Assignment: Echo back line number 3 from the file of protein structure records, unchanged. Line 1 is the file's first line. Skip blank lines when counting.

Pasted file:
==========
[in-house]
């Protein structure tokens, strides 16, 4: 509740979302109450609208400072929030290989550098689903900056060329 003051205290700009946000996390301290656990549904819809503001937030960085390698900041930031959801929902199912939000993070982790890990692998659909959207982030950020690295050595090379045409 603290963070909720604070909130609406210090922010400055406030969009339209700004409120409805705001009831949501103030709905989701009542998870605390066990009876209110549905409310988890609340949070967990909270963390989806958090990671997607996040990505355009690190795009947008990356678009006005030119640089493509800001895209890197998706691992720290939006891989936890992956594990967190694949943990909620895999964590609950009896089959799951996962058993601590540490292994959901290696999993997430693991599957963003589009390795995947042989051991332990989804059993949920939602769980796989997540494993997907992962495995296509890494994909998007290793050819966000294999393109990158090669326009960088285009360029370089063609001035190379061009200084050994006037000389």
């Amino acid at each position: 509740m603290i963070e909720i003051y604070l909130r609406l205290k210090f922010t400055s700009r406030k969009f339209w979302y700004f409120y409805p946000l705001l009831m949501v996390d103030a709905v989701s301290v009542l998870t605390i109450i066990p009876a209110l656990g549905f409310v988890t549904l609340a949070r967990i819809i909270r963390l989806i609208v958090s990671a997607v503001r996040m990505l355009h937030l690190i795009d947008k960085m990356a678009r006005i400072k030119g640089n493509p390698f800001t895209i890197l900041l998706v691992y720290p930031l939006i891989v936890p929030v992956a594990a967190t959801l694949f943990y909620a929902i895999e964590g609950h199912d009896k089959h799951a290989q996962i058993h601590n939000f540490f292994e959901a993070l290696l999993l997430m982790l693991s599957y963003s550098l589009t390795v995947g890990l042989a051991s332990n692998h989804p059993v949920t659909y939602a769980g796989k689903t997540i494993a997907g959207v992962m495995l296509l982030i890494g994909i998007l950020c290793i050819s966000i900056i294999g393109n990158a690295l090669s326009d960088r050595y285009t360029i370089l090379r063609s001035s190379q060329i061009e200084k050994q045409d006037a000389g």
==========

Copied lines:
């Amino acid at each position: 509740m603290i963070e909720i003051y604070l909130r609406l205290k210090f922010t400055s700009r406030k969009f339209w979302y700004f409120y409805p946000l705001l009831m949501v996390d103030a709905v989701s301290v009542l998870t605390i109450i066990p009876a209110l656990g549905f409310v988890t549904l609340a949070r967990i819809i909270r963390l989806i609208v958090s990671a997607v503001r996040m990505l355009h937030l690190i795009d947008k960085m990356a678009r006005i400072k030119g640089n493509p390698f800001t895209i890197l900041l998706v691992y720290p930031l939006i891989v936890p929030v992956a594990a967190t959801l694949f943990y909620a929902i895999e964590g609950h199912d009896k089959h799951a290989q996962i058993h601590n939000f540490f292994e959901a993070l290696l999993l997430m982790l693991s599957y963003s550098l589009t390795v995947g890990l042989a051991s332990n692998h989804p059993v949920t659909y939602a769980g796989k689903t997540i494993a997907g959207v992962m495995l296509l982030i890494g994909i998007l950020c290793i050819s966000i900056i294999g393109n990158a690295l090669s326009d960088r050595y285009t360029i370089l090379r063609s001035s190379q060329i061009e200084k050994q045409d006037a000389g």